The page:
A Note on the Text
The following entries are based upon my hand written journals from the Pacific Northwest Trail. While on trail, I wrote extensively about what I had seen and done during each day. More importantly, I tried to record my thoughts and contemplations. These entries are the basis for the material that follows and reflect the hand-written entries, but in an expanded form. I tried to keep the flavor of what happened each day and what I was thinking about, while not writing things that would hurt or embarrass other people. I have no problem embarrassing myself. If you read the hand written journals, you'd get a feel for what I did, but would miss out on a lot of events that stuck in my head but didn't make it on paper. The handwritten journals serve to remind me of things that I might forget.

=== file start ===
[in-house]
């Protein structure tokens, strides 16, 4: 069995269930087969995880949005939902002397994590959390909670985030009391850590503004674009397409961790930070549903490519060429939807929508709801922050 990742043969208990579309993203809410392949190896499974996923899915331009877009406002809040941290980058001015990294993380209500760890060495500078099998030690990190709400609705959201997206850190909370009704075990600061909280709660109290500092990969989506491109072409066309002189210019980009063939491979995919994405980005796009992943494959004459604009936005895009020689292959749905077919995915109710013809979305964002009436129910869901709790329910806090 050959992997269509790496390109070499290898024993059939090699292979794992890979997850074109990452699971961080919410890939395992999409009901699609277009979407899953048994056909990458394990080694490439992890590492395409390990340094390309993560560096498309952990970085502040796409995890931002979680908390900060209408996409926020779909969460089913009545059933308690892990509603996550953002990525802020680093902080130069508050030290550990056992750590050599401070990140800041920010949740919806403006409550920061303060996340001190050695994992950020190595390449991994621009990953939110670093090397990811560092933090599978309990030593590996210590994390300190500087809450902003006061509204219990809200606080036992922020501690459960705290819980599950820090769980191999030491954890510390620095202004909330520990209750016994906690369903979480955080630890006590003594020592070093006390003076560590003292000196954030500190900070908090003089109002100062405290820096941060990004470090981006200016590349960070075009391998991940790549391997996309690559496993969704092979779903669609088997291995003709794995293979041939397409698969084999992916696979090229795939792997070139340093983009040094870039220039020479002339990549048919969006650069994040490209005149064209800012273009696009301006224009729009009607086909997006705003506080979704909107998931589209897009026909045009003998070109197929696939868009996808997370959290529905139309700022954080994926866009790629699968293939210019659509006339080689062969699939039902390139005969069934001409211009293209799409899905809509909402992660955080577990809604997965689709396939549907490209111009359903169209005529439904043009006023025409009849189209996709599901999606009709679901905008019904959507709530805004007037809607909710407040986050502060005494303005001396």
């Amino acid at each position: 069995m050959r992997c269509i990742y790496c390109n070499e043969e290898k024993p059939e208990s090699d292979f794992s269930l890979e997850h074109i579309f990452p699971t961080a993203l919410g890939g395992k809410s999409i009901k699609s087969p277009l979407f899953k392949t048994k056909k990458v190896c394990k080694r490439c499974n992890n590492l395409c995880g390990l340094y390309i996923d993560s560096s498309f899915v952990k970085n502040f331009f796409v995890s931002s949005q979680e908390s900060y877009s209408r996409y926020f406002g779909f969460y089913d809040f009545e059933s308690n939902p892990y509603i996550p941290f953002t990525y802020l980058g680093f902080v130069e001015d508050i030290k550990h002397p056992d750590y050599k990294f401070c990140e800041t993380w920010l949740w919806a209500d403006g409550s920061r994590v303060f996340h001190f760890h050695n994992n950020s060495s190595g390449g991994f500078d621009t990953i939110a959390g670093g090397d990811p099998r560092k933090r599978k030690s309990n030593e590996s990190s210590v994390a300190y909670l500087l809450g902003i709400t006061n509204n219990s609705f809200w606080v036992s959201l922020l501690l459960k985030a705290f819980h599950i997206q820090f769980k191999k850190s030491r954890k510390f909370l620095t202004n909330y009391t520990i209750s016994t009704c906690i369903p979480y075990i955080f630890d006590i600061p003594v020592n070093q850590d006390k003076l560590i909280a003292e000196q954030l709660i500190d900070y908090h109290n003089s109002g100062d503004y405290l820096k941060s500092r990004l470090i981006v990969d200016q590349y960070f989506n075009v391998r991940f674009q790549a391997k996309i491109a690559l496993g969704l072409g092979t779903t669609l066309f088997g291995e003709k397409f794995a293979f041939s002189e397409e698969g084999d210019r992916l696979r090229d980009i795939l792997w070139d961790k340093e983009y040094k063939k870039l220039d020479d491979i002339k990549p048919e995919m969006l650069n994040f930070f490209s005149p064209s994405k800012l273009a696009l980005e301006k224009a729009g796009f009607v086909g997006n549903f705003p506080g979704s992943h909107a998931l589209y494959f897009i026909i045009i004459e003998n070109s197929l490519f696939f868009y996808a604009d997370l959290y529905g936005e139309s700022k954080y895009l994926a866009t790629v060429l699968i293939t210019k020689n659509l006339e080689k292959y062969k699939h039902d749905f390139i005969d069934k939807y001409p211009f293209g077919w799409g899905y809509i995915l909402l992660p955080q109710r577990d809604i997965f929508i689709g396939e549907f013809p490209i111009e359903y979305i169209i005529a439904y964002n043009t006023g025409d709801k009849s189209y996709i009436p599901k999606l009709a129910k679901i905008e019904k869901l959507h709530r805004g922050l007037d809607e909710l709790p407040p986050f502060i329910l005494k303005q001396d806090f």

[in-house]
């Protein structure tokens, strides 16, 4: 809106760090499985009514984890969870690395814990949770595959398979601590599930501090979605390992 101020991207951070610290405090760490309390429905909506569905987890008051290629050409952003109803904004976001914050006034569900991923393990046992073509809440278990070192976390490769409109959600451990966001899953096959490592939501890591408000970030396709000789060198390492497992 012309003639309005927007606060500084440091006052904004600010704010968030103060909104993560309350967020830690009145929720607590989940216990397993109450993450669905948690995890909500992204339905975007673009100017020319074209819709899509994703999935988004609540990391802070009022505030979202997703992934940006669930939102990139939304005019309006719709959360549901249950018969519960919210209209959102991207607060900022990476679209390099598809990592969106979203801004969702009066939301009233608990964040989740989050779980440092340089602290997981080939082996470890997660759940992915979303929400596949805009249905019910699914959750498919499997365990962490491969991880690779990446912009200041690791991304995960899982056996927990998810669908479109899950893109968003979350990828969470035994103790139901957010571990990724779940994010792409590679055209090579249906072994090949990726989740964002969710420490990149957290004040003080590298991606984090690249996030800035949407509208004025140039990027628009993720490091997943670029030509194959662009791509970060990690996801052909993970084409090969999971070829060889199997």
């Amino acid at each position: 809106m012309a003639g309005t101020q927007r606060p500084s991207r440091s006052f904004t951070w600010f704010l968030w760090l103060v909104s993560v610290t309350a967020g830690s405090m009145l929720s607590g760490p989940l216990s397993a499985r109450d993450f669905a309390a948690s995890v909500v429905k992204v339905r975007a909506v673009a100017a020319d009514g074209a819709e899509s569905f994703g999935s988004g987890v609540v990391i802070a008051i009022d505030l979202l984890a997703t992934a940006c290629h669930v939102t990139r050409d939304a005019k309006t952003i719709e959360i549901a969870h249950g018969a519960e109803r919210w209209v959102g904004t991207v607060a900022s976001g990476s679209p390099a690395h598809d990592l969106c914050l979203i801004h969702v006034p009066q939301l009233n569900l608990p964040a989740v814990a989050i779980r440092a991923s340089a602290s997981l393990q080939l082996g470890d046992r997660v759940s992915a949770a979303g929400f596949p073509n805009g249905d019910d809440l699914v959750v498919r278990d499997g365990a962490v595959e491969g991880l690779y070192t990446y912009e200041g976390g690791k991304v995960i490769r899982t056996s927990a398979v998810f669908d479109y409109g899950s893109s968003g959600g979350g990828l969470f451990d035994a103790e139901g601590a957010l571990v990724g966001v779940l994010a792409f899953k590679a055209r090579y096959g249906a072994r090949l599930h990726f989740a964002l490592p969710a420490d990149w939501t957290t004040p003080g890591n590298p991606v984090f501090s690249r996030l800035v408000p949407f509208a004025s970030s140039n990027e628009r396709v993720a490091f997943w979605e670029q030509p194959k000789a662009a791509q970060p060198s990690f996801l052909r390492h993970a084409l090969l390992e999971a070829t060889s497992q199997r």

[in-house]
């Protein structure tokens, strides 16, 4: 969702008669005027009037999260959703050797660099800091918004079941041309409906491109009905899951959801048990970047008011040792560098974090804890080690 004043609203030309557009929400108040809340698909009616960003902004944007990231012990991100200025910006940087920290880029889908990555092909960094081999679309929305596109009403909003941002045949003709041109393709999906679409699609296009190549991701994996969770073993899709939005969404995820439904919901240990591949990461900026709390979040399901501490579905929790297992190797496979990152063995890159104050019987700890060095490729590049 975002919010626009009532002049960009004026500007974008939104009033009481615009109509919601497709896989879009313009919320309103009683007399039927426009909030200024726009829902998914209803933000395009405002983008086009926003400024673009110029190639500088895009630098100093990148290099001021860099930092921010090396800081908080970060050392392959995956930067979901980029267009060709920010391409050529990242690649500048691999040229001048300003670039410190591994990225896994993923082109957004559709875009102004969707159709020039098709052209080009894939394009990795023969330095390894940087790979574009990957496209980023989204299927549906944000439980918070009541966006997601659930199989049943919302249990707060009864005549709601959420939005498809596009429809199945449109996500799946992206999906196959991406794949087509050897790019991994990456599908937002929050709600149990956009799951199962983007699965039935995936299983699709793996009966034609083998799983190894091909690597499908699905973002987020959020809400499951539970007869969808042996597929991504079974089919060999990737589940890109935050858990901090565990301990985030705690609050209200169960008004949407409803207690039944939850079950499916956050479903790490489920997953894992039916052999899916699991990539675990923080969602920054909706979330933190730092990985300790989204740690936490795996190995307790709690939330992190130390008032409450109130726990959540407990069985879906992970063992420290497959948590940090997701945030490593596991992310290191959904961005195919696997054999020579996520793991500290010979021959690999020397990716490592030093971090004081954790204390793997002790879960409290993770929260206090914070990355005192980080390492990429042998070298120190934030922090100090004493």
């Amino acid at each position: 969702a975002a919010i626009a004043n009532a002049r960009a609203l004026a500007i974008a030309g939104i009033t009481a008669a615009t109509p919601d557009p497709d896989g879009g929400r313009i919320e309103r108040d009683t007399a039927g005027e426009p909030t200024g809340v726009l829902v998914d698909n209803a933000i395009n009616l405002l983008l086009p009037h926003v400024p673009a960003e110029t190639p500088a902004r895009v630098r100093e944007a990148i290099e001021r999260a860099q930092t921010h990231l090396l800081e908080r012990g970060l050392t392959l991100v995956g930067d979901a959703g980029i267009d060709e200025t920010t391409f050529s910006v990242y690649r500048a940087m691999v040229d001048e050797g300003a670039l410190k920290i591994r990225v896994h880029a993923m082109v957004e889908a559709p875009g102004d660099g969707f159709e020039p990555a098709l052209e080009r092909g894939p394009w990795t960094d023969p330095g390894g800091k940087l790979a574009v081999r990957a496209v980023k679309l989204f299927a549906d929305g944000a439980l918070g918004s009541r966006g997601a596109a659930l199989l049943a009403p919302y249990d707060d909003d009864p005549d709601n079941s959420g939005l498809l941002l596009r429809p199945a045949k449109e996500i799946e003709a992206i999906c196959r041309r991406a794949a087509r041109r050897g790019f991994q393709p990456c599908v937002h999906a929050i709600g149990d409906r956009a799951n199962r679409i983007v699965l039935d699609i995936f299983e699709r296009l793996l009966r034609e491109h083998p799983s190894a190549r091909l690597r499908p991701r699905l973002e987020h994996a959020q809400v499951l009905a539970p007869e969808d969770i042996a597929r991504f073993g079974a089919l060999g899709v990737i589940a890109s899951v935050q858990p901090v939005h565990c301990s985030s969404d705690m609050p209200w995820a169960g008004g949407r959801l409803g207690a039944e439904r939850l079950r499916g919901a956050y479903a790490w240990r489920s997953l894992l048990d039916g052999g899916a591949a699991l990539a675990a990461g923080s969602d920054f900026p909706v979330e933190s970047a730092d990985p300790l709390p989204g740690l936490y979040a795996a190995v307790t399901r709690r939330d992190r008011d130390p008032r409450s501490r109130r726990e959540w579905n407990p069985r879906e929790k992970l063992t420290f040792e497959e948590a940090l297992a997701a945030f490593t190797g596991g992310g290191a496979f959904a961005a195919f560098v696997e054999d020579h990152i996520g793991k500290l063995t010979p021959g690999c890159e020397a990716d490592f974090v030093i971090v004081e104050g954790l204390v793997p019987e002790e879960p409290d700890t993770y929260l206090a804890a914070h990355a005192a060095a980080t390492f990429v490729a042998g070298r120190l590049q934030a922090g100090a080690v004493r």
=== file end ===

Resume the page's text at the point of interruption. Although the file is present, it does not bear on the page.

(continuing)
The photos were taken with an aging Nikon D70 digital SLR with an 18-70 Nikon lens. I carried the camera in an old and battered Lowe Pro bag that I slid onto the hipbelt of my pack so that I could shoot pictures without taking off my pack. I bought the camera used two years ago and they currently sell for under $300 used in excellent condition. The camera has a 6 megapixel sensor, which is far less than a compact, point and shoot camera these days. But megapixels mean nothing: Sensor size and the optical quality of the lens is much more important. I couldn't have taken many of the pictures I did with a 12 MP point and shoot digital. Ignore megapixel count, that is the rant here. I carried two memory cars totally 3 gigabytes total capacity. I shot all photos as JPEGs rather than RAW. Shooting RAW really doesn't add anything unless you're going to work over each photo extensively in Photoshop after the fact. The files are much bigger in RAW and the format isn't universal (so in 10 years you might not have the software to view the old RAW files). I set the camera to shoot L(arge) files and use Normal (medium) compression. This allowed me to shoot a lot of photos with minimal memory cards. I have modified the photos, some extremely, some subtly. I've cropped, blown up, colorized, darkened, lightened, etc, etc. I have no problem with this since a photo is already processed by the camera to highlight certain things. Moreover, the photo is a tool. Some photos are meant to illustrate something you might see. Others are meant to highlight a mood. But throughout the guiding principle I have for photography is to tell a story.